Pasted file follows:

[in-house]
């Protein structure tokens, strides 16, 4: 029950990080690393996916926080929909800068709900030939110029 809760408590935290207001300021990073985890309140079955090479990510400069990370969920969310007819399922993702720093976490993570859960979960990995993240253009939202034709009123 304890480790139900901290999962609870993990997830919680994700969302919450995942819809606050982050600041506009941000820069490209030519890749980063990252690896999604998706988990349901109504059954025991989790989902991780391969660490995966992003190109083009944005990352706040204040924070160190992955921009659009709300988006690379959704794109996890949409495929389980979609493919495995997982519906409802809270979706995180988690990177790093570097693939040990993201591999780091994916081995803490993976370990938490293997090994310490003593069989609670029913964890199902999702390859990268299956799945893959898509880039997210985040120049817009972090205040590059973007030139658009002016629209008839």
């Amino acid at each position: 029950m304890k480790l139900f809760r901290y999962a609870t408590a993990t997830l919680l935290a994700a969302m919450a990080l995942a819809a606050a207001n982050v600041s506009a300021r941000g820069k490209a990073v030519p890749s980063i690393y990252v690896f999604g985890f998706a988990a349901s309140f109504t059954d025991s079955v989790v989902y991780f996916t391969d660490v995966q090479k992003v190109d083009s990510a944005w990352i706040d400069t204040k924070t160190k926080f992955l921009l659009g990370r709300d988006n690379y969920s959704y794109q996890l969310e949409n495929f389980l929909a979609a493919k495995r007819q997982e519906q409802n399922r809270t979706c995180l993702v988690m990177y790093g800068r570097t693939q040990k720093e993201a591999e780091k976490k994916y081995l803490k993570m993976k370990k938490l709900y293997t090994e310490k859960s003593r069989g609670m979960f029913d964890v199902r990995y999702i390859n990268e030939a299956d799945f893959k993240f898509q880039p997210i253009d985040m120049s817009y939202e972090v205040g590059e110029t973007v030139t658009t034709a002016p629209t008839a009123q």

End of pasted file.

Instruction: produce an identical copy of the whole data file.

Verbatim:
[in-house]
């Protein structure tokens, strides 16, 4: 029950990080690393996916926080929909800068709900030939110029 809760408590935290207001300021990073985890309140079955090479990510400069990370969920969310007819399922993702720093976490993570859960979960990995993240253009939202034709009123 304890480790139900901290999962609870993990997830919680994700969302919450995942819809606050982050600041506009941000820069490209030519890749980063990252690896999604998706988990349901109504059954025991989790989902991780391969660490995966992003190109083009944005990352706040204040924070160190992955921009659009709300988006690379959704794109996890949409495929389980979609493919495995997982519906409802809270979706995180988690990177790093570097693939040990993201591999780091994916081995803490993976370990938490293997090994310490003593069989609670029913964890199902999702390859990268299956799945893959898509880039997210985040120049817009972090205040590059973007030139658009002016629209008839």
């Amino acid at each position: 029950m304890k480790l139900f809760r901290y999962a609870t408590a993990t997830l919680l935290a994700a969302m919450a990080l995942a819809a606050a207001n982050v600041s506009a300021r941000g820069k490209a990073v030519p890749s980063i690393y990252v690896f999604g985890f998706a988990a349901s309140f109504t059954d025991s079955v989790v989902y991780f996916t391969d660490v995966q090479k992003v190109d083009s990510a944005w990352i706040d400069t204040k924070t160190k926080f992955l921009l659009g990370r709300d988006n690379y969920s959704y794109q996890l969310e949409n495929f389980l929909a979609a493919k495995r007819q997982e519906q409802n399922r809270t979706c995180l993702v988690m990177y790093g800068r570097t693939q040990k720093e993201a591999e780091k976490k994916y081995l803490k993570m993976k370990k938490l709900y293997t090994e310490k859960s003593r069989g609670m979960f029913d964890v199902r990995y999702i390859n990268e030939a299956d799945f893959k993240f898509q880039p997210i253009d985040m120049s817009y939202e972090v205040g590059e110029t973007v030139t658009t034709a002016p629209t008839a009123q």